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Good fishing means deckhand shortage

Black seabass release tips

A few operators are looking for deck crew to fill the spots of returning students.
A few operators are looking for deck crew to fill the spots of returning students.

Dock Totals August 20 – August 26: 6,921 anglers aboard 255 boats out of San Diego landings this past week caught 1,749 bluefin tuna, 2,022 yellowfin tuna, 508 skipjack tuna, 1,032 dorado, 12,916 yellowtail, 1,045 calico bass, 88 sand bass, 1,080 rockfish, 17 lingcod, 4,167 bonito, 135 barracuda, 6 sculpin, 46 whitefish, 61 sheephead, 3 rubberlip seaperch, 1 California corbina, 8 halibut, 9 mako shark, 7 thresher shark, 2 shortbill spearfish, and 1 striped marlin.

Alex Rekrut with a 94.6-pound black seabass caught this week in San Quintin)

Saltwater: Yellowtail continue to dominate the fish counts offshore up and down the coast. Bluefin tuna have started showing very well in the 20- to 40-pound range with some of the big brutes 100 pounds or more. Problem here is you’ll need to have a quiver of rods so as to be ready for the class of fish the boat is on. If the schoolie tuna, dorado or yellowtail, then a 30-pound bait or 40-pound jig stick set-up is best. If the fish are the large bluefin, then anglers will need to have something on hand with at least 60- or 80-pound line test to handle them. Flat-falls seem to still be the go-to jig on the big bluefin and have been working well on the rest of the pelagics with the exception of dorado as they tend to stay in the most upper zone in the water column. Of the flat-falls, glow-in-the-dark is the best, and re-rigging the hooks to a larger size is advised.

This past week’s angler total and fish count has been going so well that a few operators are looking for deck crew to fill the spots of returning students.

A few black seabass have been caught and released lately (they are protected in U.S. waters). One thing about these giants that can grow to over 400 pounds is that they tend to fight hard until the last, then, by the time you see the fish, it is rolling — giving up and lying on the surface. For a successful release. Here, one needs to right the fish to its natural swimming position and get plenty of water moving through its gills. As the air bladder is probably expanded, you need to give the fish some time to adjust to the depth naturally. If the bladder does not compress, then some try to perforate it, or use a few weighs on a break-away barbless hook to get it down a little at a time and then break off the hook and retrieve the weights when the fish swims down on its own. A successful release can be done as we do marlin. Put the boat in gear, hold the fish upright and steady, and let the slow movement of the boat push the reviving water through the mouth and out the gills. When the fish starts looking revived and can hold itself upright, put the boat in neutral and release the fish.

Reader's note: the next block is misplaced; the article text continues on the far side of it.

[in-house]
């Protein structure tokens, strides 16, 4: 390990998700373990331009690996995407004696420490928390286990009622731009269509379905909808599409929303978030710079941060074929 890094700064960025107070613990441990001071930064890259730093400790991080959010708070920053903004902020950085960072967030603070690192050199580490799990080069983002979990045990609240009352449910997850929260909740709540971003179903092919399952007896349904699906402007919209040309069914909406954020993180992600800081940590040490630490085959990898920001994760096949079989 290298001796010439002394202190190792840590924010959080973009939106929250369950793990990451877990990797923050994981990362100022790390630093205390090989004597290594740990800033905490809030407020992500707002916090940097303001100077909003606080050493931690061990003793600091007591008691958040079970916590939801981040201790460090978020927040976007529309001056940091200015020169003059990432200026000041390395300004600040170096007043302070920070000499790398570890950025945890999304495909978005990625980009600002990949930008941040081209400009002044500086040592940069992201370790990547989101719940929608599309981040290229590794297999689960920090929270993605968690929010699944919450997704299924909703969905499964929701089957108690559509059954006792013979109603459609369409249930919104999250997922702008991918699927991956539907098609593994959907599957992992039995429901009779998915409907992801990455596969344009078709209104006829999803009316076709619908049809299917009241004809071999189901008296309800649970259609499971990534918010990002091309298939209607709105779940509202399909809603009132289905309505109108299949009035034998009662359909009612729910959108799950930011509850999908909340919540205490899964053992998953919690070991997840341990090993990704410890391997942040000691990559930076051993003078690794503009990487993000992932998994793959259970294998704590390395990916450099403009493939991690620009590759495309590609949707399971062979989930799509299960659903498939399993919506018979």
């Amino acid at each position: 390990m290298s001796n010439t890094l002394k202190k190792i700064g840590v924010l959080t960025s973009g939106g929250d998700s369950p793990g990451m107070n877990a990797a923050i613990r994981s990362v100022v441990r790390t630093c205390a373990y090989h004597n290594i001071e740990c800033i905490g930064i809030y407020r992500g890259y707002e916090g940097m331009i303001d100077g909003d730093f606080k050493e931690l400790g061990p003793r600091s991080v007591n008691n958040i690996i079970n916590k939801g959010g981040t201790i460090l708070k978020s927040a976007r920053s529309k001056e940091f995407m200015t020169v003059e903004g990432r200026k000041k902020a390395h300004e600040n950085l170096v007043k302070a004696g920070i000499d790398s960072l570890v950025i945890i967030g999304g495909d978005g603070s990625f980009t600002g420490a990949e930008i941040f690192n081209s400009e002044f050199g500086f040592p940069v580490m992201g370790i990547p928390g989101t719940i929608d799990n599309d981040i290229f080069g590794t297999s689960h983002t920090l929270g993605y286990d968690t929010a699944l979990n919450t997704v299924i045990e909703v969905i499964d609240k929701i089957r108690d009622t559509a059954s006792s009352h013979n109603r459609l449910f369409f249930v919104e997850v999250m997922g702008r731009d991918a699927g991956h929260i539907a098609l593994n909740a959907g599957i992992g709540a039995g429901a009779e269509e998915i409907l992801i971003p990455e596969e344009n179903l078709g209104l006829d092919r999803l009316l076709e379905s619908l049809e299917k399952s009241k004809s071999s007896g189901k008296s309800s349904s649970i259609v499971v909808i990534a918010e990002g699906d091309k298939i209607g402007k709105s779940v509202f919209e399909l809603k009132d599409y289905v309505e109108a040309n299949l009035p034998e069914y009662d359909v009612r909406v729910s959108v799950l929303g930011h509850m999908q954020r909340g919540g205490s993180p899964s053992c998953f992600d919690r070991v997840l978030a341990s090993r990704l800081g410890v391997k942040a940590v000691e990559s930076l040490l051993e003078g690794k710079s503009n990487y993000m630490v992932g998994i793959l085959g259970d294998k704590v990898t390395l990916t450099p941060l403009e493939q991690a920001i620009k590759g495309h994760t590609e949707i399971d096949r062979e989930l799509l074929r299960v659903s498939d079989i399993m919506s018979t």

Black seabass are still legal to keep south of the border, but there is no way to prove where it was caught. It was thick in numbers in the nearshore waters off San Diego (along with broomtail grouper). The Bottom Scratchers were the first to notice the fast-shrinking numbers of our coastal giants. They quit hunting them and the broomtails altogether. A popular area where they are still caught and kept is along the northern stretch of the Pacific coast of the Baja peninsula. In the waters near San Quintin, large fish of 200 pounds or more are scaught and many juveniles caught in the area indicate a healthy black seabass population along the rocky, kelp bed shoreline.

Top boats of the week:

Aug. 26 –The Pacific Dawn carrying 17 anglers on a 2 day trip reported limits of 68 bluefin tuna and 5 yellowtail caught.

Aug. 25 – Another legendary run for the Legend as 30 anglers aboard their 2 day trip scored 50 skipjack tuna, 20 dorado, 248 yellowfin tuna and 51 yellowtail. The Pacific Voyager’s 15 anglers aboard their 2 day trip caught limits of 60 bluefin tuna and 150 yellowtail.

Aug. 24 – 54 anglers aboard the San Diego ¾ day run put limits of 270 yellowtail in their gunnysacks, along with 48 bonito and 26 bluefin tuna. Now that’s some good ¾ day fishing!

Aug. 23 – 21 anglers aboard the Pacific Queen caught 84 bluefin tuna and140 yellowtail. The Alicia reported 10 calico bass, 1 California corbina, 1 halibut, 25 bonito, 1 yellowfin tuna and 61 yellowtail for the 14 anglers aboard their ¾ day run. I’m wondering, seriously, if that’s a first: a California corbina and a tuna on the same boat. Corbina are usually caught in less than 20 feet of water, tuna, usually more than a couple miles off the coast in a few hundred feet of water.

Aug. 22 – 34 dorado, 85 yellowfin tuna, and 34 yellowtail were caught by the 17 anglers aboard the Fortune 1.5 day trip. The Pacific Star called in with 102 yellowtail, 2 dorado and limits of 84 bluefin tuna caught by the 21 anglers aboard their 2.5 day trip.

Aug. 21 – 31 anglers aboard the Condor 2.5 day trip caught 139 yellowtail, 56 dorado and 127 yellowfin tuna.

Aug. 20 – The Mission Belle returned to the dock with limits of 100 California yellowtail along with a nice ¾ day bonus of 13 bluefin tuna.

Fish Plants: No plants this week.